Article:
The risk of coma should be stressed. CNS depression is a well-recognized symptom associated with baclofen intoxication and is increased by concomitant ethanol consumption. It should be kept in mind that baclofen may be taken at the same time as alcohol by patients for whom total abstinence is not the goal (8, 37). Sedation, dizziness and confusion are by far the most frequent symptoms related to self-poisoning with baclofen. Baclofen-induced seizures should be treated like other toxicological seizures. Benzodiazepines are the first-line treatment, and propofol and barbiturates should be used for refractory seizures. Monitoring the blood level of baclofen at the same time as continuous electroencephalogram monitoring may be indicated. Nonetheless, the blood level of baclofen does not correlate with coma duration as the drug penetrates the blood-brain barrier and is eliminated more slowly from the central nervous system (CNS) than from serum. This leads to prolonged CNS depression even after plasma baclofen levels return to normal (29). The efficacy of gastric decontamination in baclofen overdose patients has not been proven. In one case of massive intoxication with baclofen (SID 3500 mg), the attending physician administered polyethylene glycol and activated charcoal on day 9 after the self-poisoning, which resulted in decreased plasma baclofen concentration (31).
Patients who experience bradycardia after baclofen overdose should be given an atropine bolus to reverse central vagal stimulation induced by baclofen (13).
Patients should be monitored for significant morbidity (e.g., aspiration). In patients with severe intoxication and/or elevated creatinine kinase level as a complication of coma or hypotension, renal function should be monitored by serum measurement of urea nitrogen and creatinine. Intravenous hydration may be required to prevent renal failure. Serial monitoring of serum creatinine kinase activity may help in gauging the efficacy of treatment interventions and help the physician start renal replacement therapy.
No antidote exists. Empirical administration of flumazenil to reverse coma is not advisable. Because polydrug intoxication including alcohol with baclofen is commonplace, flumazenil may trigger seizure although this complication is rare.
From the literature, it appears that 200 mg is the ingested dose at which moderate to severe symptoms can be expected to occur (9). However, the authors give no details on any current treatment with baclofen, which limits the interpretation of these results. Moreover, the absorption of higher doses, particularly in suicide attempts, has since been described by poison centers.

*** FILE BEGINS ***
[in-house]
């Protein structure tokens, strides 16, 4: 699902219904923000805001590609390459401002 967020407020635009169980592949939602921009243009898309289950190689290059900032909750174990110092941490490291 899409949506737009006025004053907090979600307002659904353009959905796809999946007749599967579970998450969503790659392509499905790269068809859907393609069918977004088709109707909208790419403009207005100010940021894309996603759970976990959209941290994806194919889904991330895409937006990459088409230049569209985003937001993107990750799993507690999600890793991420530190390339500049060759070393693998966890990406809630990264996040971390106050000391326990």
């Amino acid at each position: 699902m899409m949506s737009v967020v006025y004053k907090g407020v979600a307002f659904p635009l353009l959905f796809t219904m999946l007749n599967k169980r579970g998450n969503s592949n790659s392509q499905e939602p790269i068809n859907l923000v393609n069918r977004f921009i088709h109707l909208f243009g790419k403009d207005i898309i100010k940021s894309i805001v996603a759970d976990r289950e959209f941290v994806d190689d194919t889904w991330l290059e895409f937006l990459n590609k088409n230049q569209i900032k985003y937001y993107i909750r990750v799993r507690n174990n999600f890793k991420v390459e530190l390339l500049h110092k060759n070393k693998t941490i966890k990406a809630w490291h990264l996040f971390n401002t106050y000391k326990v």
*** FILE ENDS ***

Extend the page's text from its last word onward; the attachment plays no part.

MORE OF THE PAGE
An important point that needs further investigation, and which may explain the high doses of baclofen taken with the purpose of self-harm, is the development of tolerance during prolonged treatment. This underlines the need to assess the daily dose taken by the patient (21, 38) at the time of the suicide attempt. Tolerance may lead to variability in the clinical features of intoxication and even decrease its severity. Although development of tolerance to baclofen attenuates baclofen-induced encephalopathy in rats (24), further investigations are warranted. Tolerance to baclofen may affect patient management by differentiating between acutely intoxicated patients with no previous treatment by baclofen and baclofen-treated patients (“acute-on-chronic poisoning”).
Patients with acute-on-chronic poisoning require particular attention as they are at risk of baclofen withdrawal. The treating physicians should not neglect to reintroduce baclofen, although the dose that should be given is still debated. Titrated doses should be the rule.
Management should not be limited to baclofen alone. It needs to include other aspects of the overall care of patients with alcohol disorders (psychological and psychosocial interventions, management of comorbid mental conditions and physical complications) (38).
NF and FP conceived the paper and performed literature search. NF, FP, BR, and NS wrote the paper. All authors critically reviewed the manuscript and agreed on its final version.
Conflict of Interest Statement
The authors declare that the research was conducted in the absence of any commercial or financial relationships that could be construed as a potential conflict of interest.
The authors wish to thank Nina Crowte for translation of the manuscript.
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Keywords: baclofen, intoxication/pharmacology, comorbid conditions, seizures, psychiatry
Citation: Franchitto N, Rolland B, Pelissier F and Simon N (2018) How to Manage Self-Poisoning With Baclofen in Alcohol Use Disorder? Current Updates. Front. Psychiatry 9:417. doi: 10.3389/fpsyt.2018.00417
Received: 30 May 2018; Accepted: 14 August 2018;
Published: 04 September 2018.
Edited by:Roberta Agabio, Università degli studi di Cagliari, Italy
Reviewed by:Mauro Ceccanti, Università degli Studi di Roma La Sapienza, Italy
Oussama Kebir, Institut National de la Santé et de la Recherche Médicale (INSERM), France
Mathieu Beis, Centre Hospitalier Universitaire de Nancy, France
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*Correspondence: Nicolas Franchitto, firstname.lastname@example.org